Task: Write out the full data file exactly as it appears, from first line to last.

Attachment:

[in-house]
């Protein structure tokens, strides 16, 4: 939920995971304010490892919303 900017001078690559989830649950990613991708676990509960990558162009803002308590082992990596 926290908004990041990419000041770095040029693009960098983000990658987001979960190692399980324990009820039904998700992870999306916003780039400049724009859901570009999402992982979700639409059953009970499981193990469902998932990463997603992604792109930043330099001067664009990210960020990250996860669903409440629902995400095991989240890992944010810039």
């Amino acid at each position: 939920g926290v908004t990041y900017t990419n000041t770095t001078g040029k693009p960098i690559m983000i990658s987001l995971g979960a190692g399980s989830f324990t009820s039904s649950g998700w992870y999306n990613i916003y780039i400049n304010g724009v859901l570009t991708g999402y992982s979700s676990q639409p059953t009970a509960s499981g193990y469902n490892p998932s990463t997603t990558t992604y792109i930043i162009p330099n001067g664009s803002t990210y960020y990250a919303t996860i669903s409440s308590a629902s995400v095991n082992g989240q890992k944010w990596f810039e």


[in-house]
């Protein structure tokens, strides 16, 4: 939920995971304010490892919303 900017001078690559989830649950990613991708676990509960990558162009803002308590082992990596 926290908004990041990419000041770095040029693009960098983000990658987001979960190692399980324990009820039904998700992870999306916003780039400049724009859901570009999402992982979700639409059953009970499981193990469902998932990463997603992604792109930043330099001067664009990210960020990250996860669903409440629902995400095991989240890992944010810039």
């Amino acid at each position: 939920g926290v908004t990041y900017t990419n000041t770095t001078g040029k693009p960098i690559m983000i990658s987001l995971g979960a190692g399980s989830f324990t009820s039904s649950g998700w992870y999306n990613i916003y780039i400049n304010g724009v859901l570009t991708g999402y992982s979700s676990q639409p059953t009970a509960s499981g193990y469902n490892p998932s990463t997603t990558t992604y792109i930043i162009p330099n001067g664009s803002t990210y960020y990250a919303t996860i669903s409440s308590a629902s995400v095991n082992g989240q890992k944010w990596f810039e």